US and German scientists have designed a bionic eye to allow blind people to see again.
Blind people would ultimately be able to recognise faces with the device
It comprises a computer chip that sits in the back of the individual's eye, linked up to a mini video camera built into glasses that they wear.
Images captured by the camera are beamed to the chip, which translates them into impulses that the brain can interpret.
The work was discussed at a Royal National Institute of the Blind talk.
Professor Gislin Dagnelie, of Johns Hopkins University, Baltimore, unveiled details at the conference in London, the UK, on Monday.
Human trials will begin within a year, hopes Professor Dagnelie.
Although the images produced by the artificial eye were far from perfect, they could be clear enough to allow someone who is otherwise blind to recognise faces, he said.
The breakthrough is likely to benefit patients with the most common cause of blindness, macular degeneration, which affects 500,000 people in the UK.
This occurs when there is damage to the macula, which is in the central part of the retina where light is focussed and changed into nerve signals in the middle of the brain.
The implant bypasses the diseased cells in the retina and stimulates the remaining viable cells.
See the light
Professor Dagnelie said: "The retinal implant contains tiny electrodes. If you stimulate a single electrode, the person will see a single dot of light."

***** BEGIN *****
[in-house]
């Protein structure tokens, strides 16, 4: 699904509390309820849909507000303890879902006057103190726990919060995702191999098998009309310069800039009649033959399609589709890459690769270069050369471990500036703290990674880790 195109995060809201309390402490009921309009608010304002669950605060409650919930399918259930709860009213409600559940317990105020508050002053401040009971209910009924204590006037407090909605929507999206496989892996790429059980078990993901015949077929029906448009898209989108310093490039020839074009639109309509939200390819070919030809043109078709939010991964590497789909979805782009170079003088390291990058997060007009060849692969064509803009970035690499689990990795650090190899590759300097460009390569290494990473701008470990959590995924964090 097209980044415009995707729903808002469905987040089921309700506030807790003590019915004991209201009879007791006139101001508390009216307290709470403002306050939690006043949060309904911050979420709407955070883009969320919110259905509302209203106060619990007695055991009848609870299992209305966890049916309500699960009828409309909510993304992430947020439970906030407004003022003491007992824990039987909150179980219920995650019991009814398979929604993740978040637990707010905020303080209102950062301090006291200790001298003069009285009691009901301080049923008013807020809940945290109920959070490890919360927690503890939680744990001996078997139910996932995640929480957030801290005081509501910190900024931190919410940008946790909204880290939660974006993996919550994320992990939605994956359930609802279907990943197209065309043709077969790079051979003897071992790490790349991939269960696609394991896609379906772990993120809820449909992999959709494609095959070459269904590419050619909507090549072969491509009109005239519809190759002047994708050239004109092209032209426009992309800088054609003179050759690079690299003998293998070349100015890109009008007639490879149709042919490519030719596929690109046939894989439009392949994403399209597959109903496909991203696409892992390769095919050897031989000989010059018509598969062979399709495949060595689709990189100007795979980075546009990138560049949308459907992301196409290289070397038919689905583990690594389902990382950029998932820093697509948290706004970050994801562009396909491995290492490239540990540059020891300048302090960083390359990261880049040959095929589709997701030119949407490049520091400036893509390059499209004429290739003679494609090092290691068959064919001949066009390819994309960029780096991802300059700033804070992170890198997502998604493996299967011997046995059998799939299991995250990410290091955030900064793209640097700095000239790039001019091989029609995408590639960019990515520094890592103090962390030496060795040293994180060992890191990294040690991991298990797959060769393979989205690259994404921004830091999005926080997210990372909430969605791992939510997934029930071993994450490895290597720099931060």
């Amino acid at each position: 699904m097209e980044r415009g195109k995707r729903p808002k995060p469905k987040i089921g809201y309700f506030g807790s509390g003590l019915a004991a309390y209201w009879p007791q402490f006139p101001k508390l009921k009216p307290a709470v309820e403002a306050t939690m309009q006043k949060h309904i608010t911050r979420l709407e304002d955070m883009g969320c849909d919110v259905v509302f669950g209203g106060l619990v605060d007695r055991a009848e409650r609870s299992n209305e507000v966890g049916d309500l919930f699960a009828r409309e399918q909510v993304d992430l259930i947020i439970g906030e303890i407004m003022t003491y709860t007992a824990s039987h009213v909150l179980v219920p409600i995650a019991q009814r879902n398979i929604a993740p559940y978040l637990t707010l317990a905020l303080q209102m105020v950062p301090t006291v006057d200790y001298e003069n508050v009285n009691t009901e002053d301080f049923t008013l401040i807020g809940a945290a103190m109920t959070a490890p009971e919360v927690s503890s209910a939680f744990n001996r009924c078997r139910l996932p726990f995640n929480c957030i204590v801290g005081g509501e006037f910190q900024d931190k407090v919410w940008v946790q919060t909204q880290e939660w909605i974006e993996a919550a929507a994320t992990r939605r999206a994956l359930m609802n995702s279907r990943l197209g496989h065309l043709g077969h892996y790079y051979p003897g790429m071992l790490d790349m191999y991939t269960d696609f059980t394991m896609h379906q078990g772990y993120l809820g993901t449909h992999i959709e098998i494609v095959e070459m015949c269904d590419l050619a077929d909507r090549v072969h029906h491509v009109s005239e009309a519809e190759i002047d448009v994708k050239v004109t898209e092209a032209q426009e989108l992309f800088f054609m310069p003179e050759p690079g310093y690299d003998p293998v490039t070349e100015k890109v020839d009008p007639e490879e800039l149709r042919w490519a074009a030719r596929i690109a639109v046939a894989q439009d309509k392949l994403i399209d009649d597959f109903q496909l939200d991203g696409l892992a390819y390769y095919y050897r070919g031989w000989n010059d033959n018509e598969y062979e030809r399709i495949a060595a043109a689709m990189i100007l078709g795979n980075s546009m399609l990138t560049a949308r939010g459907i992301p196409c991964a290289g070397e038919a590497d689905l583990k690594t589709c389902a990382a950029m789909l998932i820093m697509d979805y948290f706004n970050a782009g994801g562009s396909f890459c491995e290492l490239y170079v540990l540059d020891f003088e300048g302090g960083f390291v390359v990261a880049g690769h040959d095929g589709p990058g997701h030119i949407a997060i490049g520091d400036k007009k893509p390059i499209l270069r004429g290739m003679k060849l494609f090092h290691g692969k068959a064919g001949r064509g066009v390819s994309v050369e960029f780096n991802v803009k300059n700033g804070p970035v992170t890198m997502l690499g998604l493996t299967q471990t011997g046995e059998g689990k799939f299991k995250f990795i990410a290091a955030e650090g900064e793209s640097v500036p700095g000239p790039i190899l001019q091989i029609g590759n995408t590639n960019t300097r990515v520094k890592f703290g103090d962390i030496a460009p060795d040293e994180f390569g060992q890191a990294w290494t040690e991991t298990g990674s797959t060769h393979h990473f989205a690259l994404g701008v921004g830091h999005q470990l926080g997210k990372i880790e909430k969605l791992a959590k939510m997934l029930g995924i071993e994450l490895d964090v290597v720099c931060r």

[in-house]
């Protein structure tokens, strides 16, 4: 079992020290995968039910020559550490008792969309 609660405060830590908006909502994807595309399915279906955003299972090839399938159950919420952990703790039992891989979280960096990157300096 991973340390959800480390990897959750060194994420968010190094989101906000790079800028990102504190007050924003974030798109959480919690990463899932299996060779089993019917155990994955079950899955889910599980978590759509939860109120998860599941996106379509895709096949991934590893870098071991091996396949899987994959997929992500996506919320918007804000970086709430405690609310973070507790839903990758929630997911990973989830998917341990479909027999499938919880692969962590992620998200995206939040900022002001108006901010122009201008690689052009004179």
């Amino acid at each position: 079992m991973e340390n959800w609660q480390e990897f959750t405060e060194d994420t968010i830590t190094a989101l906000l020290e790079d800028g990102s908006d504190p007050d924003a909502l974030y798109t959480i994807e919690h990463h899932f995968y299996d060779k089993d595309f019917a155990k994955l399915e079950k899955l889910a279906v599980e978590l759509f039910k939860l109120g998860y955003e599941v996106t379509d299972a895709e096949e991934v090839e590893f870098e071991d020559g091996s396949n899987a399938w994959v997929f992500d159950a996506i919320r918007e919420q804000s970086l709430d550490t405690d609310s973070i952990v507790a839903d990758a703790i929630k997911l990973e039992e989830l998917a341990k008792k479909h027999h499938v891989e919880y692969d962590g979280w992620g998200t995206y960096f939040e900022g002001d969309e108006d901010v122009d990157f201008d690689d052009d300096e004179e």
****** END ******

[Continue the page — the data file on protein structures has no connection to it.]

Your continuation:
They have already tested implants containing a handful of electrodes, but the end device will contain 50-100 to give a better overall picture.
"We are hoping this will be enough for the person to be able to make their way through a building, find a door or window and avoid obstacles for example.
"To us, the images look very basic but for someone who was previously blind they are a massive step forward."
But he added: "There is still quite a bit of work that will be needed to fine tune it. Being able to see faces will be quite a bit down the line."
He said training the individual to learn how to interpret the blurry images should help.
Anita Lifestone of the RNIB, said: "This is a revolutionary piece of technology and really has the potential to change people's lives. But we need to be aware it is still some way in the future."